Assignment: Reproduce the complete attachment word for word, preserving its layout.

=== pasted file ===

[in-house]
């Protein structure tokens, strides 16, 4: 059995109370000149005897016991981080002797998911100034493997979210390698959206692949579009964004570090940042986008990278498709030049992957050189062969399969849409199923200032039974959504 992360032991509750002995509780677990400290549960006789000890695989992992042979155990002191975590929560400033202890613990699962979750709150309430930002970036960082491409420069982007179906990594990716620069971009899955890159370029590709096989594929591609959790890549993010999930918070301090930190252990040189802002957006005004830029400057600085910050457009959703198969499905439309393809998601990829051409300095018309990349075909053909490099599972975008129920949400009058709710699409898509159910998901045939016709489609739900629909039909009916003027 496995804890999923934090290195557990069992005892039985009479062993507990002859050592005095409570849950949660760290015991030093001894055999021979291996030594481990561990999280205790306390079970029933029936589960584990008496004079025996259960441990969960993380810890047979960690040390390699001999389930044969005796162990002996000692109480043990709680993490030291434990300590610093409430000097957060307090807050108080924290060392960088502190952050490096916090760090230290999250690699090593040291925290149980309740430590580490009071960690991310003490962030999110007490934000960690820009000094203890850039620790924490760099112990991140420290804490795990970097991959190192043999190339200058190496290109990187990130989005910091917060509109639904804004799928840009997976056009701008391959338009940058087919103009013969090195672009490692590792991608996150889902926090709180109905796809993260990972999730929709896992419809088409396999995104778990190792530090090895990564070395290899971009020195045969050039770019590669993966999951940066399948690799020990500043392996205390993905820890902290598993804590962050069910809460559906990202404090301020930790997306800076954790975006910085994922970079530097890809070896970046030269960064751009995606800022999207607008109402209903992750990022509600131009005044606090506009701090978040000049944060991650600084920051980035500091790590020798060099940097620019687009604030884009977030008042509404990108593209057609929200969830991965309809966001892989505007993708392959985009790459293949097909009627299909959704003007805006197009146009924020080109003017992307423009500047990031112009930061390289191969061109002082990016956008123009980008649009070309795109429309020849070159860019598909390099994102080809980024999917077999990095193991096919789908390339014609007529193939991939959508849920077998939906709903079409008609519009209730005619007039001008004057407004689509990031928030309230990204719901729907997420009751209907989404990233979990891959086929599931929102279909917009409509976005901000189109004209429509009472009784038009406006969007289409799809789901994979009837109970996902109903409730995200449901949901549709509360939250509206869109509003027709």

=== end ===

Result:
[in-house]
């Protein structure tokens, strides 16, 4: 059995109370000149005897016991981080002797998911100034493997979210390698959206692949579009964004570090940042986008990278498709030049992957050189062969399969849409199923200032039974959504 992360032991509750002995509780677990400290549960006789000890695989992992042979155990002191975590929560400033202890613990699962979750709150309430930002970036960082491409420069982007179906990594990716620069971009899955890159370029590709096989594929591609959790890549993010999930918070301090930190252990040189802002957006005004830029400057600085910050457009959703198969499905439309393809998601990829051409300095018309990349075909053909490099599972975008129920949400009058709710699409898509159910998901045939016709489609739900629909039909009916003027 496995804890999923934090290195557990069992005892039985009479062993507990002859050592005095409570849950949660760290015991030093001894055999021979291996030594481990561990999280205790306390079970029933029936589960584990008496004079025996259960441990969960993380810890047979960690040390390699001999389930044969005796162990002996000692109480043990709680993490030291434990300590610093409430000097957060307090807050108080924290060392960088502190952050490096916090760090230290999250690699090593040291925290149980309740430590580490009071960690991310003490962030999110007490934000960690820009000094203890850039620790924490760099112990991140420290804490795990970097991959190192043999190339200058190496290109990187990130989005910091917060509109639904804004799928840009997976056009701008391959338009940058087919103009013969090195672009490692590792991608996150889902926090709180109905796809993260990972999730929709896992419809088409396999995104778990190792530090090895990564070395290899971009020195045969050039770019590669993966999951940066399948690799020990500043392996205390993905820890902290598993804590962050069910809460559906990202404090301020930790997306800076954790975006910085994922970079530097890809070896970046030269960064751009995606800022999207607008109402209903992750990022509600131009005044606090506009701090978040000049944060991650600084920051980035500091790590020798060099940097620019687009604030884009977030008042509404990108593209057609929200969830991965309809966001892989505007993708392959985009790459293949097909009627299909959704003007805006197009146009924020080109003017992307423009500047990031112009930061390289191969061109002082990016956008123009980008649009070309795109429309020849070159860019598909390099994102080809980024999917077999990095193991096919789908390339014609007529193939991939959508849920077998939906709903079409008609519009209730005619007039001008004057407004689509990031928030309230990204719901729907997420009751209907989404990233979990891959086929599931929102279909917009409509976005901000189109004209429509009472009784038009406006969007289409799809789901994979009837109970996902109903409730995200449901949901549709509360939250509206869109509003027709």